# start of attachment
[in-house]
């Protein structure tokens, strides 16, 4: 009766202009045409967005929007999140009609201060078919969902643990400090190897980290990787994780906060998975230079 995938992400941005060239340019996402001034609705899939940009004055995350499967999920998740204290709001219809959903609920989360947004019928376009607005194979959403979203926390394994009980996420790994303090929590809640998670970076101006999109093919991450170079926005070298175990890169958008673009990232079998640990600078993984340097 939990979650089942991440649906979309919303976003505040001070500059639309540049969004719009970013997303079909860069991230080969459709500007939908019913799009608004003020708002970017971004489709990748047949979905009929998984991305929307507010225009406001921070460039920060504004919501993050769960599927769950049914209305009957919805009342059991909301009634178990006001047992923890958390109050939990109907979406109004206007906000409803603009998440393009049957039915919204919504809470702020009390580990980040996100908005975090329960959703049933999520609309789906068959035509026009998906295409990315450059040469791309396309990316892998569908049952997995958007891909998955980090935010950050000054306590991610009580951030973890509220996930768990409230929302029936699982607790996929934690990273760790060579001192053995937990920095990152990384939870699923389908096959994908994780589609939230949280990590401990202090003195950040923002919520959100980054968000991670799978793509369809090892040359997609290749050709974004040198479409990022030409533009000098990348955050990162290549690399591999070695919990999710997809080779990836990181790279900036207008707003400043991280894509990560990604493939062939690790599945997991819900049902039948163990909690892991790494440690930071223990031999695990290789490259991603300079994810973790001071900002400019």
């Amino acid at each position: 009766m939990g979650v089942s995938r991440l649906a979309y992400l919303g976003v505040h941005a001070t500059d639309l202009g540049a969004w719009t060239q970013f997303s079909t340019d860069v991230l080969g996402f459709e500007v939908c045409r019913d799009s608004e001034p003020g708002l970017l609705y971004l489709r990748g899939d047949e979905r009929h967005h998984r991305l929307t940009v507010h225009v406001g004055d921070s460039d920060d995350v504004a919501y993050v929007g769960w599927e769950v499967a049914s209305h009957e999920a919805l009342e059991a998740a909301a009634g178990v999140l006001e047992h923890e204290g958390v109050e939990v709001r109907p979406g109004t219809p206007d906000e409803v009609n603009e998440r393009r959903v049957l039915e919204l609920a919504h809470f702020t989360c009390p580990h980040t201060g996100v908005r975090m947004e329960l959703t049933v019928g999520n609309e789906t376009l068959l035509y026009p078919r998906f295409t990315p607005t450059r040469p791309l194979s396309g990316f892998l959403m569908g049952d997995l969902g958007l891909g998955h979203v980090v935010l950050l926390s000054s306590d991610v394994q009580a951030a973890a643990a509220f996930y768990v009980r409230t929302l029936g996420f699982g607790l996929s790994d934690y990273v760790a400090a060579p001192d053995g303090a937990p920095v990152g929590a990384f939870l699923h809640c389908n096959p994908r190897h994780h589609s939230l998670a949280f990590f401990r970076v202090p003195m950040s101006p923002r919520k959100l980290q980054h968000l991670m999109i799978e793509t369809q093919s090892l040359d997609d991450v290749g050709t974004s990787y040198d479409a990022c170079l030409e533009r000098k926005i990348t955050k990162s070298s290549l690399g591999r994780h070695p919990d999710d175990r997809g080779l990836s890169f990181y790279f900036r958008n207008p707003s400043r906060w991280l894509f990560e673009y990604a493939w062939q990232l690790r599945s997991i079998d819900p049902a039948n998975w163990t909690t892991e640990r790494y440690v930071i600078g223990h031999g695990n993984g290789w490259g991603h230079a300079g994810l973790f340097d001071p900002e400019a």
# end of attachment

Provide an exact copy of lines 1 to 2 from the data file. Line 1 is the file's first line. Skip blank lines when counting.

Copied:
[in-house]
């Protein structure tokens, strides 16, 4: 009766202009045409967005929007999140009609201060078919969902643990400090190897980290990787994780906060998975230079 995938992400941005060239340019996402001034609705899939940009004055995350499967999920998740204290709001219809959903609920989360947004019928376009607005194979959403979203926390394994009980996420790994303090929590809640998670970076101006999109093919991450170079926005070298175990890169958008673009990232079998640990600078993984340097 939990979650089942991440649906979309919303976003505040001070500059639309540049969004719009970013997303079909860069991230080969459709500007939908019913799009608004003020708002970017971004489709990748047949979905009929998984991305929307507010225009406001921070460039920060504004919501993050769960599927769950049914209305009957919805009342059991909301009634178990006001047992923890958390109050939990109907979406109004206007906000409803603009998440393009049957039915919204919504809470702020009390580990980040996100908005975090329960959703049933999520609309789906068959035509026009998906295409990315450059040469791309396309990316892998569908049952997995958007891909998955980090935010950050000054306590991610009580951030973890509220996930768990409230929302029936699982607790996929934690990273760790060579001192053995937990920095990152990384939870699923389908096959994908994780589609939230949280990590401990202090003195950040923002919520959100980054968000991670799978793509369809090892040359997609290749050709974004040198479409990022030409533009000098990348955050990162290549690399591999070695919990999710997809080779990836990181790279900036207008707003400043991280894509990560990604493939062939690790599945997991819900049902039948163990909690892991790494440690930071223990031999695990290789490259991603300079994810973790001071900002400019």